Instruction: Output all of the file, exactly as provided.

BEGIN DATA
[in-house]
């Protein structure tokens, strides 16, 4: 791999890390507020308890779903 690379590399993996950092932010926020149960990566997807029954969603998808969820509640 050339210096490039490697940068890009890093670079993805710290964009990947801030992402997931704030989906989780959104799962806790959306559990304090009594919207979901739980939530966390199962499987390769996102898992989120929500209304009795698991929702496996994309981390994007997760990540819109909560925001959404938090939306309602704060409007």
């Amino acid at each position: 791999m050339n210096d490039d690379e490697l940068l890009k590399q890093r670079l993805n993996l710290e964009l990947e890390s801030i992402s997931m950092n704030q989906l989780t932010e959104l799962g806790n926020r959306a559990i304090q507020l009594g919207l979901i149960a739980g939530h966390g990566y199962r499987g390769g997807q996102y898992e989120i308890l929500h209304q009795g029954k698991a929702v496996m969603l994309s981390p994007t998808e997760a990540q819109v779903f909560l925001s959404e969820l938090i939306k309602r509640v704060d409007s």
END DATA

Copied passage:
[in-house]
């Protein structure tokens, strides 16, 4: 791999890390507020308890779903 690379590399993996950092932010926020149960990566997807029954969603998808969820509640 050339210096490039490697940068890009890093670079993805710290964009990947801030992402997931704030989906989780959104799962806790959306559990304090009594919207979901739980939530966390199962499987390769996102898992989120929500209304009795698991929702496996994309981390994007997760990540819109909560925001959404938090939306309602704060409007």
């Amino acid at each position: 791999m050339n210096d490039d690379e490697l940068l890009k590399q890093r670079l993805n993996l710290e964009l990947e890390s801030i992402s997931m950092n704030q989906l989780t932010e959104l799962g806790n926020r959306a559990i304090q507020l009594g919207l979901i149960a739980g939530h966390g990566y199962r499987g390769g997807q996102y898992e989120i308890l929500h209304q009795g029954k698991a929702v496996m969603l994309s981390p994007t998808e997760a990540q819109v779903f909560l925001s959404e969820l938090i939306k309602r509640v704060d409007s």